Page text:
[I haven’t written an installment of My Story in a long time. Here’s the first of a couple I’ve had in the pipeline but hadn’t had time to finish…]
A week or so after my emotional after Mass reaction to our visit to the Catholic Church Scott and I attended one of the We Believe classes taught by the associate pastor, Fr. Palka. In this class Fr. Palka taught directly from the Catechism of the Catholic Church (CCC) paragraph by paragraph.
Now I know what some of my Protestant friends who read this might be saying to themselves. It probably sounds something like this:“Well, there you have it. That’s the problem with those Catholics. If they’d just study the Bible then they’d know they’re wrong. But no, they go and study some book written by men.”
Believe me, that thought even crossed my mind. But the time I spent examining the doctrine of Sola Scriptura taught me something. I knew that the Catholic who studies the CCC is in many ways no different than the non-demoninational church member who sits underneath the teaching of their pastor or the Presbyterian who studies the Westminster Confession. That person is learning how that pastor or leaders of their church interpret the Bible and what that church believes about salvation, baptism, communion etc.
In a real sense all of the pastor’s sermons make up his own little catechism that he uses to teach his church members how to interpret the Bible and what to believe on matters of faith and morals. The Catholic who studies the CCC is learning how the Church interprets the Bible on such matters. One big difference of course is that the Catholic Church unabashedly tells it’s members that this is the teaching of Christ’s church and it’s not up for debate or personal interpretation and what one may think is God’s special revelation to them. This of course is based on it’s belief that God never intended for each individual to study the Bible alone and come up with their own personal theology or truth but instead desired for His Church to be the “pillar and foundation of truth” (I Timothy 3:15).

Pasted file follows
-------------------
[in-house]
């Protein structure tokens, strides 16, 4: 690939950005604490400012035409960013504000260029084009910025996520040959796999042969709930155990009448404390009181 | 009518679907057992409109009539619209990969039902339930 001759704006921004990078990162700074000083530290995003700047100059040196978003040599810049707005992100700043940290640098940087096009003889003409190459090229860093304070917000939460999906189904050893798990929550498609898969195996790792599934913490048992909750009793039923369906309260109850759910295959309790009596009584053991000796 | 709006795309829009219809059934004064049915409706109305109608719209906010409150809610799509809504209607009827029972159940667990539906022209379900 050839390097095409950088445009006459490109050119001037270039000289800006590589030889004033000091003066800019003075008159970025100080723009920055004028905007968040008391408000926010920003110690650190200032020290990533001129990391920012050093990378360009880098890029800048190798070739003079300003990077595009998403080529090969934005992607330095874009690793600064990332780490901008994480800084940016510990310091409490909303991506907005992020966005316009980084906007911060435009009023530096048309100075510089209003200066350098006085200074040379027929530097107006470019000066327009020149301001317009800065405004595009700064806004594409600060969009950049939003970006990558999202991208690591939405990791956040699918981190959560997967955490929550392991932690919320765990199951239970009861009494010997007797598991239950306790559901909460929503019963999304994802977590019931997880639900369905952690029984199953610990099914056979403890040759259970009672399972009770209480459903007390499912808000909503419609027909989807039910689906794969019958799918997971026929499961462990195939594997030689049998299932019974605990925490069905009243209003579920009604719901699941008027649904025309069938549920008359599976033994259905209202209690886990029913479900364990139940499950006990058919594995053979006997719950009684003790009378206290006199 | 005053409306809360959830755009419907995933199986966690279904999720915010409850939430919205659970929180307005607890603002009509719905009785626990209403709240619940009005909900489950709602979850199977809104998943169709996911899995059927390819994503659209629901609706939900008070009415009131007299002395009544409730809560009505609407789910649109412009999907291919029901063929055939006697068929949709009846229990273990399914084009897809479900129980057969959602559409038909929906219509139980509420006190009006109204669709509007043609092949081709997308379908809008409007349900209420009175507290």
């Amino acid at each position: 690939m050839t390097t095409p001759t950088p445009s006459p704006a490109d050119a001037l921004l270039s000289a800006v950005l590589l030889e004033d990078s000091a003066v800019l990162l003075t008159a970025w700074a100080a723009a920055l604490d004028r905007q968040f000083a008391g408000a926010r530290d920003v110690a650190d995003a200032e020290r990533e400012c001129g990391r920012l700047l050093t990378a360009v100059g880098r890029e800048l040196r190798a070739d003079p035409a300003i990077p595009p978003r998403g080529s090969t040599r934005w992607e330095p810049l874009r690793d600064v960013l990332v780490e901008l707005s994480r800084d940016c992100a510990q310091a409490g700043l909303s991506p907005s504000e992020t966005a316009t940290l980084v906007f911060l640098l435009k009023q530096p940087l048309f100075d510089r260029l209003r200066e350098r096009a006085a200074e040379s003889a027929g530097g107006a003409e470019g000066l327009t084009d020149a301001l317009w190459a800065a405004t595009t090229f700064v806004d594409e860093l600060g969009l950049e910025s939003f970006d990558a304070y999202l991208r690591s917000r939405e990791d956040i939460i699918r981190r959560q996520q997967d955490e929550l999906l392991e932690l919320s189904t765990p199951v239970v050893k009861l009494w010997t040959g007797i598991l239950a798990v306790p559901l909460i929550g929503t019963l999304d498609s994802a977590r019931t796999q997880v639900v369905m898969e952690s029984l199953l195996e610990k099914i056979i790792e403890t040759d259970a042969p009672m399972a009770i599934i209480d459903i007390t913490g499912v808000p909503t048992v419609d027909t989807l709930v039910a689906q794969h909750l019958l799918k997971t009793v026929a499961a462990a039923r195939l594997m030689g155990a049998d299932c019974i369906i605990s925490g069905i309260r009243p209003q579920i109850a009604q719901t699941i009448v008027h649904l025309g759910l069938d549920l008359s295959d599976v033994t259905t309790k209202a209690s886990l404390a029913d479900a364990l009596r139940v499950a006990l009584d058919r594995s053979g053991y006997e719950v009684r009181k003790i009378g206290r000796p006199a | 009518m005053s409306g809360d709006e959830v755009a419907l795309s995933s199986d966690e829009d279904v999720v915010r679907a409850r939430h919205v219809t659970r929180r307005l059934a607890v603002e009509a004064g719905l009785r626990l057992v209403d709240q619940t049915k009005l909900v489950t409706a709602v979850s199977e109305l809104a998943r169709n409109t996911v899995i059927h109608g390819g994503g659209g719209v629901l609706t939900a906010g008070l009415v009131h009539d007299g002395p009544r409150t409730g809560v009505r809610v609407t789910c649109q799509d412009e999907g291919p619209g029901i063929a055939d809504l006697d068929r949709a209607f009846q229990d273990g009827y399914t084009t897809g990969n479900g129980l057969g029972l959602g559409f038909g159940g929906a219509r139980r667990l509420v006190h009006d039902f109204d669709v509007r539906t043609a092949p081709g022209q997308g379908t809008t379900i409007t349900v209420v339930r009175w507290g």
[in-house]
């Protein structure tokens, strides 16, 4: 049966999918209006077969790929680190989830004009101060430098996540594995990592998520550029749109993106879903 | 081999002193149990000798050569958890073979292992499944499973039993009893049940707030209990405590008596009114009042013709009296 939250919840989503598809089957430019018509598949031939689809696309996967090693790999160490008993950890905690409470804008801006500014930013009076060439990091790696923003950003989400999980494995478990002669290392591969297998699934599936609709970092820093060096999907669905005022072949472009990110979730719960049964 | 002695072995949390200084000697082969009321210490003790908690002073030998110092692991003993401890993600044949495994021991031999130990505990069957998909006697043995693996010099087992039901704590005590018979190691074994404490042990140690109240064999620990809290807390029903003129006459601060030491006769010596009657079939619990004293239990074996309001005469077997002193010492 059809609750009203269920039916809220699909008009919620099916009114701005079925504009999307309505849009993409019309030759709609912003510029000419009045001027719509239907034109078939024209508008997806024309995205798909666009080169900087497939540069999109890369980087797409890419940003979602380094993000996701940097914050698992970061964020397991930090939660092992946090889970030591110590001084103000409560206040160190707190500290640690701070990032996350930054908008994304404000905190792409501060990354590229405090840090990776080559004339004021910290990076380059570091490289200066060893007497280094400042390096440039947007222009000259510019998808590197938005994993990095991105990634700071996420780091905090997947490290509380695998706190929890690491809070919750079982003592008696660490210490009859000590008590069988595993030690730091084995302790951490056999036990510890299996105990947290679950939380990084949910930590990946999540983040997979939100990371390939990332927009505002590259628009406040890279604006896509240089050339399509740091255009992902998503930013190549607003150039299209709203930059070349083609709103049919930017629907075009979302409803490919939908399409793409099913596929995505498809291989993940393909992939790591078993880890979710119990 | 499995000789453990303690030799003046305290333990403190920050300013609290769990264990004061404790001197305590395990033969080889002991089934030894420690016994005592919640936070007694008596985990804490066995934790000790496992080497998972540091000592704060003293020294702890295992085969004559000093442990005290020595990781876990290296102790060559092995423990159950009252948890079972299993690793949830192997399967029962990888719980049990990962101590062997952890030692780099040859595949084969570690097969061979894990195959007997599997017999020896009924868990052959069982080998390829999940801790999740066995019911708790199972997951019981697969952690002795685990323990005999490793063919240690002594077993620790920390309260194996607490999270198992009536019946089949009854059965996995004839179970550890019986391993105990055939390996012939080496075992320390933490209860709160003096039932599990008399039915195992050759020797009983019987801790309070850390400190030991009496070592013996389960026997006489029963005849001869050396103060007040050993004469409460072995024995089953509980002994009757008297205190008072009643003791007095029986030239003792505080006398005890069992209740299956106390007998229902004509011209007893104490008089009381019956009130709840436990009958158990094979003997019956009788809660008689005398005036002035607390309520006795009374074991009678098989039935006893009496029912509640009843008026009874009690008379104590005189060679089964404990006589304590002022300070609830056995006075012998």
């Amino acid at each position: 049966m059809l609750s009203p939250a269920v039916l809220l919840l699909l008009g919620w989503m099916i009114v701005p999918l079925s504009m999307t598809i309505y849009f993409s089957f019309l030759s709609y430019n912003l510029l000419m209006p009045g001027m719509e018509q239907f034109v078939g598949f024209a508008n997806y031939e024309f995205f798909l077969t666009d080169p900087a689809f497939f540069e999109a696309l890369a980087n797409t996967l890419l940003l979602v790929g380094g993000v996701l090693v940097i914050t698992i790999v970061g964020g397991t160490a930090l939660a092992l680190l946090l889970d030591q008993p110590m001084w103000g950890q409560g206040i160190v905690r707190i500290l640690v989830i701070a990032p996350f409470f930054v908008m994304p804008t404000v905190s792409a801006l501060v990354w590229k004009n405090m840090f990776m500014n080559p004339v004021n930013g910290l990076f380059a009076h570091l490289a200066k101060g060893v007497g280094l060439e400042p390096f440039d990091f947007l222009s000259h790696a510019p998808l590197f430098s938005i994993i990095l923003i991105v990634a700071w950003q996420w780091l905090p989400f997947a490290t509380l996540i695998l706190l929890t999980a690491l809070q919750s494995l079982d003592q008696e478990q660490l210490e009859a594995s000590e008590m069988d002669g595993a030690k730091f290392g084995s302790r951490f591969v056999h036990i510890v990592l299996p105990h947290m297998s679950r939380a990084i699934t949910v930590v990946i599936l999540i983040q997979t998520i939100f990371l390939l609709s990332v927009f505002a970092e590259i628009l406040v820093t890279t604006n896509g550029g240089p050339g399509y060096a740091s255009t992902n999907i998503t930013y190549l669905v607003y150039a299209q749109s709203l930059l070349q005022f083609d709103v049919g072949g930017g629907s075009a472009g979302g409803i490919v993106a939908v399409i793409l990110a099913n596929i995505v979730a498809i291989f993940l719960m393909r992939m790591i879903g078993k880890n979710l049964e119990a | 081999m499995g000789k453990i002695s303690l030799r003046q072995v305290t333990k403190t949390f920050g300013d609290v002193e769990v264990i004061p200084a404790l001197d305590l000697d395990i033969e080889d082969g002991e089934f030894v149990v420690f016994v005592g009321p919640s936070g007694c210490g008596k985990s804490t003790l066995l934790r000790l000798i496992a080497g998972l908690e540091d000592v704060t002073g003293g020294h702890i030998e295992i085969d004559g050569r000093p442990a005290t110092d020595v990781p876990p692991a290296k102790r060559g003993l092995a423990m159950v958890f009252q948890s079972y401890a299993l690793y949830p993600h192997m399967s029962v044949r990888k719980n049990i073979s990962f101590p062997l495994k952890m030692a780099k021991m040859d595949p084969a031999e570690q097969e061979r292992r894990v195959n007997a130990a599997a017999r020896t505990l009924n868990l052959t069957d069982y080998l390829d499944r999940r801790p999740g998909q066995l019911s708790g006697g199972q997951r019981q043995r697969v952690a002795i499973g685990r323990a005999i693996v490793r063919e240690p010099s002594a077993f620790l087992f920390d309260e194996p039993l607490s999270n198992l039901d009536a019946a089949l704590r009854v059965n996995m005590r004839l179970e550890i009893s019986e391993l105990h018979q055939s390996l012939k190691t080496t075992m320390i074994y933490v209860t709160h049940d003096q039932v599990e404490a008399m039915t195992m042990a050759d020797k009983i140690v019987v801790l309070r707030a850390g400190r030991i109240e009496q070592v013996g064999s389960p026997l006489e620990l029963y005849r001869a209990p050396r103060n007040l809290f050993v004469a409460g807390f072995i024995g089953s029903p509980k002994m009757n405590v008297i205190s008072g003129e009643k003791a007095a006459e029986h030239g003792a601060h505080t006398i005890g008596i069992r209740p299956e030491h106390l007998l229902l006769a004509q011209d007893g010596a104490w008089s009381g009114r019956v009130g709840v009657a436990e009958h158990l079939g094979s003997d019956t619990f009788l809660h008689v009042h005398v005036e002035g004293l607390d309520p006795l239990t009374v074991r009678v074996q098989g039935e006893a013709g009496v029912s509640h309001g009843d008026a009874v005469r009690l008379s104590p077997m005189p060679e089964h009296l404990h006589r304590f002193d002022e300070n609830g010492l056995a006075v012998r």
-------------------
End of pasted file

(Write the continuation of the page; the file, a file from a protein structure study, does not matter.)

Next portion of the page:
With this in mind I came to class ready to hear (not necessarily agree with) what the Catholic Church taught from a Catholic priest who was teaching not his own personal interpretation of scripture but instead the official teaching of the Church. I was both curious and cautious in my approach to this class. I was genuinely interested in hearing answers about the Catholic faith but I found myself carefully scrutinizing everything this priest said. I’m a somewhat expressive person (don’t laugh too hard at the understatement Dad!). I’ve been told that sometimes what I’m thinking is written all over my face. I have no doubt that Fr. Palka could see the scrutiny in my expressions. Especially when it came time for the week devoted soley to questions and answers.
The first class was rather benign in it’s subject matter. Nothing was addressed that was controversial or really any different than what I believed as a Protestant. It was the second class that ruffled more than a few of my feathers. Scott couldn’t attend this class because of work so I went with my parents. At one point the subject of birth control came up. Because it was outside the scope of the subject matter for that class Fr. Palka really didn’t fully address the topic. I’m not sure I heard much of the teaching after that point. All I could think about was how some old celibate man who lives in Italy is not going to tell me what I should do with my body.